About me

I am a software engineer in the Image Analysis and Clinical Microscopy Applications group at Leica Biosystems, developing medical imaging systems for the cytogenetics and pathology communities. I am responsible for developing image analysis algorithms and the implementation of software and hardware integration, including microscope and camera components.

Prior to this role I worked as a software engineer for Pulsic, which is a company specialising in Electronic Design Automation (EDA). I was part of a team that designs and implements software algorithms in C++ for the automatic placement and routing of integrated circuits.

Before my positions in commercial companies, I worked in academia, and I was the Teaching Support Officer for the School of Mathematics & Statistics at Newcastle University.

Prior to that, I completed my PhD at Newcastle University under the supervision of Professor Carlo Barenghi. My thesis is entitled Bifurcations in forced Taylor–Couette flow. I also worked in the Department of Applied Mathematics and Theoretical Physics (DAMTP) at the University of Cambridge.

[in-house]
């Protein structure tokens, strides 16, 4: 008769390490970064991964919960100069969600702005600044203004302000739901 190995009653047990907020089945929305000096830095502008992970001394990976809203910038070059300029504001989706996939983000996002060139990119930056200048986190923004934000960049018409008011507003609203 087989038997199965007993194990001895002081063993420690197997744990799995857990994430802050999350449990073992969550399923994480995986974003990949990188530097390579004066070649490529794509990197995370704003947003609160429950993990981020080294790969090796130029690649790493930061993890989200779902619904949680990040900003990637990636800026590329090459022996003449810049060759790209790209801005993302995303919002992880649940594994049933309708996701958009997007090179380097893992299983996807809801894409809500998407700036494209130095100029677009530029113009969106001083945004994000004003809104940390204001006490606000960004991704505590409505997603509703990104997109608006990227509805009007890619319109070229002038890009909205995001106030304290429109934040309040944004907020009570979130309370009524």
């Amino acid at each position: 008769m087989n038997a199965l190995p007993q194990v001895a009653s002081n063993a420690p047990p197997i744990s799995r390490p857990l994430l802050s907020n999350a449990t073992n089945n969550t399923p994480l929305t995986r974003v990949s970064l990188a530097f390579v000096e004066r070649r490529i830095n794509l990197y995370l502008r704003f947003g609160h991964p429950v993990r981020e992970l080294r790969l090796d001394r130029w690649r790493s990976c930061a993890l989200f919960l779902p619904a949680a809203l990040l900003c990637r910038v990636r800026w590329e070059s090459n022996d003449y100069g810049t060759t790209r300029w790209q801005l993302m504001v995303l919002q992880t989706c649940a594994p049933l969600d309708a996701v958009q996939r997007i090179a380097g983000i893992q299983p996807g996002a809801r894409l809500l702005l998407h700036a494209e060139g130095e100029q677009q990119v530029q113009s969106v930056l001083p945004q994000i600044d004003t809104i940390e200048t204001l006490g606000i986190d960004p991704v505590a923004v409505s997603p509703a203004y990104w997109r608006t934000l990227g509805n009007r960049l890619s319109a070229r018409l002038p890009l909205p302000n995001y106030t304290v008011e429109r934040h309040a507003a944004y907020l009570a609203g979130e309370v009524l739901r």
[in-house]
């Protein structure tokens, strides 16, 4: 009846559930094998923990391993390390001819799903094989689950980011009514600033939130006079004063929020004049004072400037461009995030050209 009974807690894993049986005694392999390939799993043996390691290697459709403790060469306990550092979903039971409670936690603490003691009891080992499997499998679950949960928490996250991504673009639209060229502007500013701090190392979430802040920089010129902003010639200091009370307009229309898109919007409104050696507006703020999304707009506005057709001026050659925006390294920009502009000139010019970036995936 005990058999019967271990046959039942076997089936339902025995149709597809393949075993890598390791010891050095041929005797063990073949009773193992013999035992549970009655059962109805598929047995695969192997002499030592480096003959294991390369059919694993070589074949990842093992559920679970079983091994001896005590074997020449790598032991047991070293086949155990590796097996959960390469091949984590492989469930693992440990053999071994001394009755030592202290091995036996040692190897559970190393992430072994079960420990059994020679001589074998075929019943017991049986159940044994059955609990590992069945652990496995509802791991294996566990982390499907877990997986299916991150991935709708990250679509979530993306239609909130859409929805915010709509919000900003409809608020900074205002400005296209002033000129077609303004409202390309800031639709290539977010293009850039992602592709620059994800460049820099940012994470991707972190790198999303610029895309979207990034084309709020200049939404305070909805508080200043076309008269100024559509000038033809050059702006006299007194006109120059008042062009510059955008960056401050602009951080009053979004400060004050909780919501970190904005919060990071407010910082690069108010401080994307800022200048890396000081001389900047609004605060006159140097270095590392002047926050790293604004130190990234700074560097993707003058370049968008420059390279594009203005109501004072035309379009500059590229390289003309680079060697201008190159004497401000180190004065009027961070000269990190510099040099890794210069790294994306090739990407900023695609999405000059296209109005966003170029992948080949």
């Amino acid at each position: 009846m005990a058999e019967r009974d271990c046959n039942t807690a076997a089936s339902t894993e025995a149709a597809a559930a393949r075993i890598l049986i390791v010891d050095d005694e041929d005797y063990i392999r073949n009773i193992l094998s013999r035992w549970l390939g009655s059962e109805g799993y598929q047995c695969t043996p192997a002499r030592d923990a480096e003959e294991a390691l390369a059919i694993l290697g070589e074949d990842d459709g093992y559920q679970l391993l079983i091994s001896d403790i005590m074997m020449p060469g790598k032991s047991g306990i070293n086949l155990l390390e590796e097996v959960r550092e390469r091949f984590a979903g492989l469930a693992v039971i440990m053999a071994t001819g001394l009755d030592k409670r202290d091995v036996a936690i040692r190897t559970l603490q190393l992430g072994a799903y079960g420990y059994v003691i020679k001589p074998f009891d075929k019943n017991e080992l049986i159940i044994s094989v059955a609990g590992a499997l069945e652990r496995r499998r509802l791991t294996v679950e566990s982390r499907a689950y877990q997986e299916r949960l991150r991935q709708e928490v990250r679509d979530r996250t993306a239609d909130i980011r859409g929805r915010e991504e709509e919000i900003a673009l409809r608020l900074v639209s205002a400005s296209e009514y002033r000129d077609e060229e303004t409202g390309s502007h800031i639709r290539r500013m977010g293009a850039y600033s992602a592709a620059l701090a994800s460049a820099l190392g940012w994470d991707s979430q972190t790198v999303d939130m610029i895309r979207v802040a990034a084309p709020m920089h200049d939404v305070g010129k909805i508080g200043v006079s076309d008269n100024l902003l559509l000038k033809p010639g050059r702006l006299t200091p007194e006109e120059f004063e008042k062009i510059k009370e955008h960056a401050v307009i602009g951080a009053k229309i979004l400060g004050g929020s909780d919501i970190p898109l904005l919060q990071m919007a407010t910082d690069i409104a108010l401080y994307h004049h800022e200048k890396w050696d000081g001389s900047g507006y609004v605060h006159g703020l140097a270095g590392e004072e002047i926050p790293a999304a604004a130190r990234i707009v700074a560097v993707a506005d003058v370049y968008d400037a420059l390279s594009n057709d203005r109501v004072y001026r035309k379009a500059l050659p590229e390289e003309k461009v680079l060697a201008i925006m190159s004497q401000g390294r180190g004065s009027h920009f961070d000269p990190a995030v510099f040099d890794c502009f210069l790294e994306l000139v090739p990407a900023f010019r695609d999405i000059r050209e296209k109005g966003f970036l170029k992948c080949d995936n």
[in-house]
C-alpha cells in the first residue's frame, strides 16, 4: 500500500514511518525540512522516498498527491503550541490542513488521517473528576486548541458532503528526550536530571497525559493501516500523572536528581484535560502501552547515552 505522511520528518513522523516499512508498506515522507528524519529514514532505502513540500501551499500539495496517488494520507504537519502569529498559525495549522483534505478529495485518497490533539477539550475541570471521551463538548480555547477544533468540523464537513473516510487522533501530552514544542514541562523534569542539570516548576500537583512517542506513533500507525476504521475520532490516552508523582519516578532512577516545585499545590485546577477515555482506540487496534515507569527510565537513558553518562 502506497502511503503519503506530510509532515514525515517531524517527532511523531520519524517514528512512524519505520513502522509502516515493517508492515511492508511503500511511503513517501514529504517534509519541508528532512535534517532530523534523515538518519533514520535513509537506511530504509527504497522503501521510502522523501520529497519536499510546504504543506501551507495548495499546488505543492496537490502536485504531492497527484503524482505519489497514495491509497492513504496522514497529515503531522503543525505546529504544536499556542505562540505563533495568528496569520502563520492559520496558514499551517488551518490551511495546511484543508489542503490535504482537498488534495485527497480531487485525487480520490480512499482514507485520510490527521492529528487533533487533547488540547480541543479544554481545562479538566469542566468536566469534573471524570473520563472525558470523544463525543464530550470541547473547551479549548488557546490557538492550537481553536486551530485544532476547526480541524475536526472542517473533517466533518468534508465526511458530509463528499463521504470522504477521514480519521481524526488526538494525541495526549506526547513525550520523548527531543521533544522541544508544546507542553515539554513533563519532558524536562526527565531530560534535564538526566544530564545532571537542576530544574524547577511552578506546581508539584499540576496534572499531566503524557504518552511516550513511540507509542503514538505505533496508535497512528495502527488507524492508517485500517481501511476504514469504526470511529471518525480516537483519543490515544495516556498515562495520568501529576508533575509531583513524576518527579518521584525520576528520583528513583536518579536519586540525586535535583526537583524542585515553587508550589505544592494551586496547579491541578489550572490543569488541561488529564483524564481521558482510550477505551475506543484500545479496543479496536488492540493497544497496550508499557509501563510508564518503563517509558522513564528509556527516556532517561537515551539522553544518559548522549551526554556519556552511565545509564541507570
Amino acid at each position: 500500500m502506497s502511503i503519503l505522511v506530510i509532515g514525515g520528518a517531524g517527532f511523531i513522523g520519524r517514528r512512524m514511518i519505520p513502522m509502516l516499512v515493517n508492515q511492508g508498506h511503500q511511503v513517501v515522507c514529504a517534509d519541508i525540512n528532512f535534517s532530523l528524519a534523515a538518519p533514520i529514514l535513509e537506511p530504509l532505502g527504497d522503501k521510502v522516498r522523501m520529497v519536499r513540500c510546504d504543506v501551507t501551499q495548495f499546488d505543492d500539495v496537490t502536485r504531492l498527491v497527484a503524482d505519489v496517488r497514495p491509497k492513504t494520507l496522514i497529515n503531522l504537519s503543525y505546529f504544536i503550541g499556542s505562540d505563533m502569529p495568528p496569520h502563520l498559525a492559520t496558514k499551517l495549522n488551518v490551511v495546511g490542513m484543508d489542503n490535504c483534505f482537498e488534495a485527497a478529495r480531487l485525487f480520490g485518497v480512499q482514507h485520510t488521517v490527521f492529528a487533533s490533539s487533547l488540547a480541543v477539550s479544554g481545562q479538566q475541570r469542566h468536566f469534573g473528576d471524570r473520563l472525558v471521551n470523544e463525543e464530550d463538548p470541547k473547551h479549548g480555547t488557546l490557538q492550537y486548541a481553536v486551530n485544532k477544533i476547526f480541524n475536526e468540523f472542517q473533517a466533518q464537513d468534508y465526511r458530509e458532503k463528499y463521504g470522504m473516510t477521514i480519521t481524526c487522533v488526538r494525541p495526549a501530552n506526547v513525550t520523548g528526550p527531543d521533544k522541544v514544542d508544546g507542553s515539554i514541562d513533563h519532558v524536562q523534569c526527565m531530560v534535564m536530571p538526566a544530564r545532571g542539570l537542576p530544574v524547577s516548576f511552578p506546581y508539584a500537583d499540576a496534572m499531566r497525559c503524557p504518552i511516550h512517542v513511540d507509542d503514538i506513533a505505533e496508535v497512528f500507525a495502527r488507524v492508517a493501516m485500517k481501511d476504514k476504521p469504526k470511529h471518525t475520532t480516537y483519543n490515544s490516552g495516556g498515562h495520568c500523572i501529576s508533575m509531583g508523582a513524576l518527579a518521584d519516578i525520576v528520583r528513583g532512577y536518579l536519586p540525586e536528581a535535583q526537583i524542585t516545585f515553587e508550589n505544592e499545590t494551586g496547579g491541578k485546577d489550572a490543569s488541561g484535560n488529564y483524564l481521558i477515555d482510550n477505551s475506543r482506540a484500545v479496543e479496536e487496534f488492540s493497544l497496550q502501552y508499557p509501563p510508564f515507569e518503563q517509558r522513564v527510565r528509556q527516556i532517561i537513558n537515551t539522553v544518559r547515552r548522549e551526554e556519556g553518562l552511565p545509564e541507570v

My CV is available to download.

University work

I was responsible for any aspect of teaching support involving computing in the School of Mathematics & Statistics. I supported staff and students by running computer practicals and tutorials, and provided advice on the use of mathematical and statistical software. I also looked after all the School's internal and external web and wiki pages, I provided general IT support, and built and installed Linux and Windows workstations and servers.

I was responsible for the School's Computer Based Assessment systems — I-Assess and Numbas. I wrote questions, maintained the question and results databases, and answered staff and student queries.

I was also a member of the School's e-Learning Unit, which is developing the Numbas open-source e-assessment system.

I used to be a tutor at the University's Maths-Aid centre, which provides a drop-in service for students.

I was also a member of the Joint Quantum Centre Durham–Newcastle.